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The Avondale Mine Disaster Good Christians all, both great and small, I pray you lend an ear, And listen with attention While the truth I will declare; When you hear this lamentation, 'Twill cause you to weep and wail, About the suffocation In the mines of Avondale. On the sixth day of September, Eighteen sixty-nine, Those miners all then got a call To go work in the mine; But little did they think that [day] That death would soon prevail Before they would return again from The mines of Avondale. The women and their children, Their hearts were filled with joy To see their men go to their work Likewise every boy; But a dismal sight in broad daylight, Soon made them turn pale, When thev saw the breaker burning O'er the mines of Avondale. From here and there and everywhere They gathered in a crowd, Some tearing off their clothes and hair, And crying pout aloud; "Get out our husbands and our sons Death he's going to steal Their lives away without delat In the mines of Avondale" But all in vain, there was no hope One single soul to save, For there is no second outlet From the subterranean cave. No pen can write the awful fright And horror that prevailed, Among those dying victims, In the mines of Avondale. A consultation then was held. 'Twas asked who'd volunteer For to go down this dismal shaft To seek their comrades dear; Two Welshmen brave, without dismay, And courage withouc fail, Went down the shaft, without delay, In the mines of Avondale. When at the bottom they arrived, And thought to make their way, One of them died for want of air, While the other, in great dismay, He gave a sign to hoist him up, To tell the dreadful tale, That all were lost forever In the mines of Avondale. Every effort then took place To send down some fresh air; The men that next went down again They took of them good care; And traversed through the chambers, And this time did not fail In finding those dead bodies In the mines of Avondale. Sixty-seven was the number That in a heap were found. It seemed that they were bewailing Their fate underneath the ground; They found the father with his son Clasped in his arms so pale. It was a heart-rending scene In the mines of Avondale. Now to conclude, and make an end, Their number I'll pen down- A hundred and ten of brave strong men Were smothered underground ; They're in their graves till the last day, Their widows may bewail, And the orphans' cries they rend the skies All around through Avondale! From Pennsylvania Songs and Legends, Korson Collected from John J. Quinn, PA 1946 DT #713 Laws G6 RG oct96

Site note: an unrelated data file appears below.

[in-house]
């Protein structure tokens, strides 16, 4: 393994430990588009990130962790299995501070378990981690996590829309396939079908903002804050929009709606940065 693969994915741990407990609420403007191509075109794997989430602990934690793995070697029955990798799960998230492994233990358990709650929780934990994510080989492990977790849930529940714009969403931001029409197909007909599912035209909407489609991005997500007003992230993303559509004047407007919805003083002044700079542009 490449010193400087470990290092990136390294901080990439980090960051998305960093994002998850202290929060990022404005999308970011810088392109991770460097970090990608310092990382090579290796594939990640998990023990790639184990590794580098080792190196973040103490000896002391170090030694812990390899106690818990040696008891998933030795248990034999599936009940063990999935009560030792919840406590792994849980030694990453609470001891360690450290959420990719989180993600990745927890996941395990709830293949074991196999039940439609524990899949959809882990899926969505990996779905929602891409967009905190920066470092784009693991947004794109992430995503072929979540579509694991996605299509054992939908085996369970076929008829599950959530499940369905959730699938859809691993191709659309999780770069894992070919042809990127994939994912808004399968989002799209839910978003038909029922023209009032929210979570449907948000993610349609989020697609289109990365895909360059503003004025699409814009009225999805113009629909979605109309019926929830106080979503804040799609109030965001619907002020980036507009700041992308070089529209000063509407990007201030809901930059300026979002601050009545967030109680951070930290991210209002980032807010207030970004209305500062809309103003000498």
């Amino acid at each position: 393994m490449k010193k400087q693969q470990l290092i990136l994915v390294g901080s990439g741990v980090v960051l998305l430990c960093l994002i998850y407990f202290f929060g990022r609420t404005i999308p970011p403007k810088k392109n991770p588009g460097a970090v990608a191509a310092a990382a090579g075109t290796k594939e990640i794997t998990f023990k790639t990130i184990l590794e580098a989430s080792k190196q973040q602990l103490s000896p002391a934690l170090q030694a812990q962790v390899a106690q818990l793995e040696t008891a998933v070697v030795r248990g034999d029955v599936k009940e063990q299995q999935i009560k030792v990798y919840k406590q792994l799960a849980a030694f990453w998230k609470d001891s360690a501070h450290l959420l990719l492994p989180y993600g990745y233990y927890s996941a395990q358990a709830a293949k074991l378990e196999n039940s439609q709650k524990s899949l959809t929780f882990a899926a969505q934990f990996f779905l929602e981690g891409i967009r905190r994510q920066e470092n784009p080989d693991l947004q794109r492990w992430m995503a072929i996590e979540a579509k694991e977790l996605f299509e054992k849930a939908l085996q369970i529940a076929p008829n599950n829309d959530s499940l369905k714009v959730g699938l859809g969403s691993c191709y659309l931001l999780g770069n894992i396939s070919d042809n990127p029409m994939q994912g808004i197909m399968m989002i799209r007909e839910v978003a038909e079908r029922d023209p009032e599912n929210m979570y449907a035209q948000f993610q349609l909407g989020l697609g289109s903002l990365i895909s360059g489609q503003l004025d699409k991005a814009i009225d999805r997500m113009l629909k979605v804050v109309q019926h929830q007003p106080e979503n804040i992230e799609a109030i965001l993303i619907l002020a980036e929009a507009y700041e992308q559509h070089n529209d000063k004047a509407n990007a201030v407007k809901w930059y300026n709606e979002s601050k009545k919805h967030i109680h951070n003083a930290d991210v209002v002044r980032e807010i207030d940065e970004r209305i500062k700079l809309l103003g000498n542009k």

Thanks to Mudcat for the Digital Tradition!